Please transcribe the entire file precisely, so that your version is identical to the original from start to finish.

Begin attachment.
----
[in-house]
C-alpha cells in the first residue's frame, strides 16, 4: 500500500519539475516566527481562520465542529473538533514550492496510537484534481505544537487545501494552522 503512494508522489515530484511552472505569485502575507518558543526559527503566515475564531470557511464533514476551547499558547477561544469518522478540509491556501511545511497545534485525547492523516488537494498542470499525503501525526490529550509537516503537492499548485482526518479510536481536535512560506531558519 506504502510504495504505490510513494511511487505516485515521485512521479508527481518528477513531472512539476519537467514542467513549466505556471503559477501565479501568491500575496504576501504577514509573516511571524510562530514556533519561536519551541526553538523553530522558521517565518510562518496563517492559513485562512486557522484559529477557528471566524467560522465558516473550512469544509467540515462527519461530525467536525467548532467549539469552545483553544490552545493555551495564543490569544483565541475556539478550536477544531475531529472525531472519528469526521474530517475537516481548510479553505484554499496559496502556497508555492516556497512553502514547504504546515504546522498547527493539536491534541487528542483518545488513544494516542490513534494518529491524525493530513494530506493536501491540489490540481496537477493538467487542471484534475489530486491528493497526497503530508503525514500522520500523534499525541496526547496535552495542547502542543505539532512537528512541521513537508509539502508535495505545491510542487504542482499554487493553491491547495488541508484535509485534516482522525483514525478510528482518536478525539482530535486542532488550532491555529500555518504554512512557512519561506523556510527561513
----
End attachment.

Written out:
[in-house]
C-alpha cells in the first residue's frame, strides 16, 4: 500500500519539475516566527481562520465542529473538533514550492496510537484534481505544537487545501494552522 503512494508522489515530484511552472505569485502575507518558543526559527503566515475564531470557511464533514476551547499558547477561544469518522478540509491556501511545511497545534485525547492523516488537494498542470499525503501525526490529550509537516503537492499548485482526518479510536481536535512560506531558519 506504502510504495504505490510513494511511487505516485515521485512521479508527481518528477513531472512539476519537467514542467513549466505556471503559477501565479501568491500575496504576501504577514509573516511571524510562530514556533519561536519551541526553538523553530522558521517565518510562518496563517492559513485562512486557522484559529477557528471566524467560522465558516473550512469544509467540515462527519461530525467536525467548532467549539469552545483553544490552545493555551495564543490569544483565541475556539478550536477544531475531529472525531472519528469526521474530517475537516481548510479553505484554499496559496502556497508555492516556497512553502514547504504546515504546522498547527493539536491534541487528542483518545488513544494516542490513534494518529491524525493530513494530506493536501491540489490540481496537477493538467487542471484534475489530486491528493497526497503530508503525514500522520500523534499525541496526547496535552495542547502542543505539532512537528512541521513537508509539502508535495505545491510542487504542482499554487493553491491547495488541508484535509485534516482522525483514525478510528482518536478525539482530535486542532488550532491555529500555518504554512512557512519561506523556510527561513